Mali junta leader says transitional chairman, prime minister have been stripped of duties
Political unrest in Mali intensified on Tuesday as the country’s strongman ousted transition leaders tasked with sending the return to civilian rule after a coup in August last year.
Assimi Goita, who headed a junta that took power less than 10 months ago, said President Bah Ndaw and Prime Minister Moctar Ouane had been stripped of their powers and promised elections in 2022.
The announcement marks the latest crisis to hit the sprawling, impoverished West African country, which is already facing a brutal jihadist uprising.
Ndaw and Ouane lead an interim government installed in September under threat of regional sanctions, with the stated goal of restoring full civilian government within 18 months.
In a move that sparked widespread diplomatic outrage, the pair were detained on Monday by army officers displeased with a government realignment, two senior officials told AFP.
In a statement read on public television, Goita said that Ndaw and Ouane had been stripped of their duties for trying to “ sabotage ” the transition, which would “ be normal. ”
“The planned elections will take place in 2022,” he said.
In Monday’s government reshuffle, intended to respond to growing criticisms of the interim government, the military retained the strategic portfolios it controlled during the previous administration.
But two other coup leaders – ex-defense secretary Sadio Camara and ex-security secretary Colonel Modibo Kone – were replaced.
Colonel Goita, who holds the rank of vice president in the transitional government, accused Ndaw and Ouane of not consulting him about the reshuffle.
“This kind of move is testament to the clear desire of the transition president and prime minister to violate the transition charter,” he said, describing this as a “demonstrable intention to sabotage the transition.”
The Transitional Charter, a document largely drafted by the colonels, lays down the principles that support Mali’s return to civilian government.
The detention of Ndaw and Ouane led to international conviction, including a rare joint statement from the United Nations, the African Union (AU), the Economic Community of West African States (ECOWAS), the European Union and the United States.
I am very concerned about the news of the detention of civilian leaders from the transition to Mali. I call for calm and their unconditional release. My Special Representative works closely with ECOWAS, the AU and all other international actors supporting the ongoing political transition.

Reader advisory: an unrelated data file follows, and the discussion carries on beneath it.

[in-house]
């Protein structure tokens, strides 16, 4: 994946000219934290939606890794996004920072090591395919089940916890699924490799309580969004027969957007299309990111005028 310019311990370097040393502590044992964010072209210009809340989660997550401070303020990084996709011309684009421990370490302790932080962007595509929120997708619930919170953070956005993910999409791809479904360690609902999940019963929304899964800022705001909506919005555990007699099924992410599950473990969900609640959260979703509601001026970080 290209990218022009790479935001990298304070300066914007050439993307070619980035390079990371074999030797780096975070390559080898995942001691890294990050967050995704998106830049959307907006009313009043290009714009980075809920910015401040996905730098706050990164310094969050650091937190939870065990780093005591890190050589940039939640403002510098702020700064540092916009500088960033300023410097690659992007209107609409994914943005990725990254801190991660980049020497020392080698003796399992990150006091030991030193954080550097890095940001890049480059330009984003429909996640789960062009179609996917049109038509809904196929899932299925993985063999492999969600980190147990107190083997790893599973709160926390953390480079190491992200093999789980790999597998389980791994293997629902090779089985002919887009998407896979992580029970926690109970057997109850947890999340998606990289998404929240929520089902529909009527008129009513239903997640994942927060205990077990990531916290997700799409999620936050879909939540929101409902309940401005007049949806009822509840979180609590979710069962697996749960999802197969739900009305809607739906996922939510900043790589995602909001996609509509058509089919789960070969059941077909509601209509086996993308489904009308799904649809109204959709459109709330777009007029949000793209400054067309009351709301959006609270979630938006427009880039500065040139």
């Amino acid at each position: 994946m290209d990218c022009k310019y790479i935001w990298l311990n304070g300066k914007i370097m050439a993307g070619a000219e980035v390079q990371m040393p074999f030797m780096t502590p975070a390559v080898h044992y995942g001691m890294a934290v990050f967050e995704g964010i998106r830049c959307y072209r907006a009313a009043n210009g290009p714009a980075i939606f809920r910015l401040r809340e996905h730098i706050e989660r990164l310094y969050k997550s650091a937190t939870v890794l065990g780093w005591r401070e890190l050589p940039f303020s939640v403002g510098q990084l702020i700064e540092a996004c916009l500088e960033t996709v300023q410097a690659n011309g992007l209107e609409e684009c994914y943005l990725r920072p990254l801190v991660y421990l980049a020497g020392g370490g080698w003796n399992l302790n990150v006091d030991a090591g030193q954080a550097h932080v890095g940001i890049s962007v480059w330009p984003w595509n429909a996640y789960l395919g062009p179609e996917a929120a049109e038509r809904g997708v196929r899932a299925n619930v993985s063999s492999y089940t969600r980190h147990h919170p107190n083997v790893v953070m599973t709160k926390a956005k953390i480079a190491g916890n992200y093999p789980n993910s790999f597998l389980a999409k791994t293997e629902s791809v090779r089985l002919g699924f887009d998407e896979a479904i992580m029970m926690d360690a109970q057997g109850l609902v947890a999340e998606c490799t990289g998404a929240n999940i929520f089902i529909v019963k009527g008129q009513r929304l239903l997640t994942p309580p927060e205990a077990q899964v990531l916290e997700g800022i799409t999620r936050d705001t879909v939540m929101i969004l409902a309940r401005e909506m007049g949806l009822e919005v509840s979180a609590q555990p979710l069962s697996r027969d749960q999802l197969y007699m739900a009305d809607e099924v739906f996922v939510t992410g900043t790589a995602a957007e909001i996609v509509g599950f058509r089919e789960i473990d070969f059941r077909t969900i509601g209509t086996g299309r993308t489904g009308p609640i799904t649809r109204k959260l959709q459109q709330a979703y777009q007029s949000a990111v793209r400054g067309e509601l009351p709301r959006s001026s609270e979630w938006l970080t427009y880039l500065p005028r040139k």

– António Guterres (@antonioguterres) May 25, 2021
UN Secretary-General Antonio Guterres tweeted a call for calm, calling for the “unconditional release” of the leaders.
AU chief Felix Tshisekedi, who is also the president of the Democratic Republic of the Congo, reiterated the call, saying that he “strongly condemned any action aimed at destabilizing Mali”.
Young military officers deposed then-president, Ibrahim Boubacar Keita, on Aug. 18 after weeks of mass demonstrations over alleged government corruption and his handling of the jihadist insurgency.
ECOWAS, a regional bloc of 15 countries, threatened sanctions, prompting the junta to hand over power to a transitional government that promised to reform the constitution.
Goita was appointed as the vice president of the caretaker administration, and the president, Ndaw, is a retired army officer.
But many have questioned whether the military-dominated government had the will – or the ability – to implement reforms in the short term.
Among other problems, the nation faces a major logistical and security challenge as parts of its territory are in the hands of jihadists.
Monday’s rescheduling came amid signs of growing public discontent.
The M5 opposition movement – which led the protests against Keita in 2020 – pushed for the dissolution of the interim government and demanded a “more legitimate” body.
On May 14, the government said it would appoint a new “broad” cabinet.
An official in Mali’s interim presidency, who asked for anonymity, said this reshuffle was to send a message that “respect for the transition period remains the priority.”